City facing potential legal action over easement at Royal Melvin Heritage Park

Matt Algarin
This driveway between Dewey Destin's Harborside Restaurant and the city's Royal Melvin Heritage Park is at the center of an easement debate.

Temporary improvements at Royal Melvin Heritage Park are on hold after questions about an easement at the harbor front park have come to light.

"If we proceed with the temporary improvements that were recommended by the Harbor Advisory Committee CRA that may potentially prejudice the city's position in working through this issue with the adjacent property owner," City Manager Maryann Ustick told Community Redevelopment Agency board members during their June 3 meeting.

Originally, the city had planned to place sod, a sign and fencing along the property that is situated between The Fisherman's Wharf and Dewey Destin's. The fencing would have been placed on the western edge of the park, which shares a property line with Dewey Destin's Harborside restaurant.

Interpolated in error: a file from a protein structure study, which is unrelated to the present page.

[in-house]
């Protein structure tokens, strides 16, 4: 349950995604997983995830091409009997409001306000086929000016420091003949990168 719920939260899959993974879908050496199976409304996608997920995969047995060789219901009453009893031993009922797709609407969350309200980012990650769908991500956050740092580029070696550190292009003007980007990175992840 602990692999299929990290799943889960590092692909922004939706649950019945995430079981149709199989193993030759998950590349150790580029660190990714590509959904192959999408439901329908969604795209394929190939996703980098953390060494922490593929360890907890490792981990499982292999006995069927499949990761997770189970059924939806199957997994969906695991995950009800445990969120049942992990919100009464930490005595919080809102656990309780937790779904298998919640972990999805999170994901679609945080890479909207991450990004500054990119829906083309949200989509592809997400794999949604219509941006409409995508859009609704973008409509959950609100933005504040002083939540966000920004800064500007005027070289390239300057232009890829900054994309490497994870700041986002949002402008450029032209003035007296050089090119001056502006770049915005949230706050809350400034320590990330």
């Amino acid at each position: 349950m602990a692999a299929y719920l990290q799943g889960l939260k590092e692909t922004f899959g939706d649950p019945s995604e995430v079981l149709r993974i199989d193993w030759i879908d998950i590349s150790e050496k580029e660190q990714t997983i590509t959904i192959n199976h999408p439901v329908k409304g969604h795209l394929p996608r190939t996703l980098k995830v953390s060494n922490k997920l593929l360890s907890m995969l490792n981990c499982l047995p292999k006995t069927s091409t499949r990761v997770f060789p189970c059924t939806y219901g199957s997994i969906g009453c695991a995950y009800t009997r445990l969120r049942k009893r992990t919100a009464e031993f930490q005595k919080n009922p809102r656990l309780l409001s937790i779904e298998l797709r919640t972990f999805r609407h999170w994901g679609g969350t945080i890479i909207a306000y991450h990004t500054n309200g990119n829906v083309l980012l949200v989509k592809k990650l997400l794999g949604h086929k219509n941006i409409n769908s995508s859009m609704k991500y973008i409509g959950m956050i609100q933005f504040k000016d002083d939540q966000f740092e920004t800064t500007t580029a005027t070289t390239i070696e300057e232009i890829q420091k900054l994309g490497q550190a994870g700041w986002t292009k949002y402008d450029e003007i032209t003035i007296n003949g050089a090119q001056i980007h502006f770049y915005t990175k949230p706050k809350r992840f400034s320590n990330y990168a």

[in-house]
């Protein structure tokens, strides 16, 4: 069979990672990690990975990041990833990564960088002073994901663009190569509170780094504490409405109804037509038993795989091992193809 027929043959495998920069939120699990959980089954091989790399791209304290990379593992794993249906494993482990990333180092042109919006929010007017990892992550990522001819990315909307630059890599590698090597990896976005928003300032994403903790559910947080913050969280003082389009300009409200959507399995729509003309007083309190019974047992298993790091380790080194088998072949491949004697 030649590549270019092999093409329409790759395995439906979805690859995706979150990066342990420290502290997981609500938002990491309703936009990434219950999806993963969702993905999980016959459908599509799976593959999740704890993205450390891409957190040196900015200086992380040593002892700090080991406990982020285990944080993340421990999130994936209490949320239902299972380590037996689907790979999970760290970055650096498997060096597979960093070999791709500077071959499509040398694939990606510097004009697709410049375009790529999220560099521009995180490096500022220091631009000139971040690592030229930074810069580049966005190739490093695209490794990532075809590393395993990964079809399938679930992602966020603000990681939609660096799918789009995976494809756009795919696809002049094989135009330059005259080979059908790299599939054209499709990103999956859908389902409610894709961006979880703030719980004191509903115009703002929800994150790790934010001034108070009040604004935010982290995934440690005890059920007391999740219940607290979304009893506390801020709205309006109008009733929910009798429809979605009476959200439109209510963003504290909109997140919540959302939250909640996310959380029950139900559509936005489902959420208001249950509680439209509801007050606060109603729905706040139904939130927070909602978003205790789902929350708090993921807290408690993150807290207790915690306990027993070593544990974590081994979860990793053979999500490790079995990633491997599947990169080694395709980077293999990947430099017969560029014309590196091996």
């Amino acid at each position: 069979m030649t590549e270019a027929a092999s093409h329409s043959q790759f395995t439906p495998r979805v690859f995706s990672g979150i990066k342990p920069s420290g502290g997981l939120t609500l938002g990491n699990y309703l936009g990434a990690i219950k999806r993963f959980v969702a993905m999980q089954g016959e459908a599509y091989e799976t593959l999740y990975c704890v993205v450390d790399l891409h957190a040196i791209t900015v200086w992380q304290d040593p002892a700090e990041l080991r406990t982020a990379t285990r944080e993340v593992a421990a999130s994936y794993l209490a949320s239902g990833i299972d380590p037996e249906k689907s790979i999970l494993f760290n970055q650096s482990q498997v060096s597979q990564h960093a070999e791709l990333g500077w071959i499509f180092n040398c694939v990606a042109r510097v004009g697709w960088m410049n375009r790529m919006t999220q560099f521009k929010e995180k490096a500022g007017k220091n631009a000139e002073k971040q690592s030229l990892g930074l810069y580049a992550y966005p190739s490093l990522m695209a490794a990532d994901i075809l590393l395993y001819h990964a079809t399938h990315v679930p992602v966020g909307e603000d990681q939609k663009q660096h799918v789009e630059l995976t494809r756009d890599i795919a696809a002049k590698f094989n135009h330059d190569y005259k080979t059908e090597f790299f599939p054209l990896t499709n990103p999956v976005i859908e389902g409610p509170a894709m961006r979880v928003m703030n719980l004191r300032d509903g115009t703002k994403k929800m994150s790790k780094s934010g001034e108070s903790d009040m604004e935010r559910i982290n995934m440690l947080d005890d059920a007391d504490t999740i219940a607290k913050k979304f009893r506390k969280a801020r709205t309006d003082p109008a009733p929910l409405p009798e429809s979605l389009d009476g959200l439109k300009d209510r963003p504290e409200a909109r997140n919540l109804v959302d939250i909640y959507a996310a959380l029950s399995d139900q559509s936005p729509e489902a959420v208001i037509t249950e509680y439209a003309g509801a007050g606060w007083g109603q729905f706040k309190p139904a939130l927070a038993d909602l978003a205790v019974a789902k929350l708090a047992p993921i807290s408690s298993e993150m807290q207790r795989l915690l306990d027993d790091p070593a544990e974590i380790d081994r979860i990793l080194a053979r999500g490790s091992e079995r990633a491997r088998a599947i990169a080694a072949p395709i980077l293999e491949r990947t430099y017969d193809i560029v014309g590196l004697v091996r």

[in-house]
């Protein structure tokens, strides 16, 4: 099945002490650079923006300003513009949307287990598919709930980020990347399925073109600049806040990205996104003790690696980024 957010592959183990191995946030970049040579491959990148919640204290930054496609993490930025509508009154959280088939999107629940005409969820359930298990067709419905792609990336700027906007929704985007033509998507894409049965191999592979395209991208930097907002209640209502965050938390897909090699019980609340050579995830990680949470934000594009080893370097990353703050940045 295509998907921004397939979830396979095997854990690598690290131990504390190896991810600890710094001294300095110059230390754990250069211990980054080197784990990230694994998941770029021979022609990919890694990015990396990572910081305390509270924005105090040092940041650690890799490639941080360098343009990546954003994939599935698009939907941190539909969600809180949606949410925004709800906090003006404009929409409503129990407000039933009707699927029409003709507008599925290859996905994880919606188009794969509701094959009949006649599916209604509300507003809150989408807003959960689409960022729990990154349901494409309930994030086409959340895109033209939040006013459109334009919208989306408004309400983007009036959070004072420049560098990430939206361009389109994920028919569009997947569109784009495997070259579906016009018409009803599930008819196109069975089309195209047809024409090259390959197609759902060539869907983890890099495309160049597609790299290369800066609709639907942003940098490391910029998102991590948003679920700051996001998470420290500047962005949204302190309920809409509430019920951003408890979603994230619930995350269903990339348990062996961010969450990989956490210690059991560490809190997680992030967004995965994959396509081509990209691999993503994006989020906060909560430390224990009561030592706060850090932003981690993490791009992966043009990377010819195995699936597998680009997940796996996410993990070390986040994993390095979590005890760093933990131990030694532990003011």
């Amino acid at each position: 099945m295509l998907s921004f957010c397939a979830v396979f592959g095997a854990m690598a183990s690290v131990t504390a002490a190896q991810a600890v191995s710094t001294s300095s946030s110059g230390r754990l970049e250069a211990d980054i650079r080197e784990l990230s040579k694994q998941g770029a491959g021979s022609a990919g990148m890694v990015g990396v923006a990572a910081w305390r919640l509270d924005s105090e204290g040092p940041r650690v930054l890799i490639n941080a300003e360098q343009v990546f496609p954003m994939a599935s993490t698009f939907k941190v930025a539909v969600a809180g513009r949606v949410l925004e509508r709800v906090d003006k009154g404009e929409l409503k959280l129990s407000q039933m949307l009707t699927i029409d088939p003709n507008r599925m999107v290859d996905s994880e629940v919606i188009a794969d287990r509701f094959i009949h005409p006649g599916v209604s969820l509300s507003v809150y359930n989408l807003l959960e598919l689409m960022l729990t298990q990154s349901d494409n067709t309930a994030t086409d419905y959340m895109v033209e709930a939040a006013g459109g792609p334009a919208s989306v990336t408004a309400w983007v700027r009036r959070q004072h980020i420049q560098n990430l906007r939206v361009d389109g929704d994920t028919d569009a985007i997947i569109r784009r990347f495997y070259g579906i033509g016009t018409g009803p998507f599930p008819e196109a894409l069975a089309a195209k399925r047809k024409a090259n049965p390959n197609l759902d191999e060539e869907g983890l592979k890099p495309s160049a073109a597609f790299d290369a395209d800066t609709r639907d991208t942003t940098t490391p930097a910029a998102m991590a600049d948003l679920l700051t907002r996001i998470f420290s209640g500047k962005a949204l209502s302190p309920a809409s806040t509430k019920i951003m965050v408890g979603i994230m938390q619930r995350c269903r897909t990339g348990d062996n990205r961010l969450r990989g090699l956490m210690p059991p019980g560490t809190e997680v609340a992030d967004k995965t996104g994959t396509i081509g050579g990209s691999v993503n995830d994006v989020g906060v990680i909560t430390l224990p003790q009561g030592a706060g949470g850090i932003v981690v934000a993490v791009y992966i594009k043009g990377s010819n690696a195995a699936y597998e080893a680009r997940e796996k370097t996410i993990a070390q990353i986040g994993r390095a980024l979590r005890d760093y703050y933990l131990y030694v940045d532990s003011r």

Along the property line is an 8-foot ingress/egress (driveway) that is used by vehicles to travel from U.S. Hwy. 98 to the harbor. If the fence is placed on the western edge of the park, it would be on the opposite side of the driveway, blocking traffic.

"It's the staff's recommendation that they (the city) notify the property owner of their intent to develop the park and to cut off cross access of that easement," City Engineer David

Campbell said during a May 8 CRA Advisory Committee meeting.

Dewey Destin, who was in attendance May 8, wasn't keen on the idea of blocking off the driveway and restricting access to the business that leases the lot on the waterfront.

While he was willing to work with the city, Destin said he would like to do so without getting lawyers involved. But, if it was necessary, he wouldn't shy away.

"If we get a notice that says the easement is going to be cut off, then game on then," he said. "I'm sure our attorneys, who are quite confident that we will prevail in using this road, will be happy to take action."

"I would sure hope to negotiate without being under the gun like that, but that's a decision that's going to be made by the city," he added. "This has been the only access there for a very, very long time; it's been the only access since I was a little bitty boy."

While the city looks into the issues with the easement, they did agree to place some mulch on the property and add a sign acknowledging the park.

Ustick told The Log Wednesday that "it would be best" for the city to work with its consultant, Tetra Tech, on a concept plan for the park as they move forward.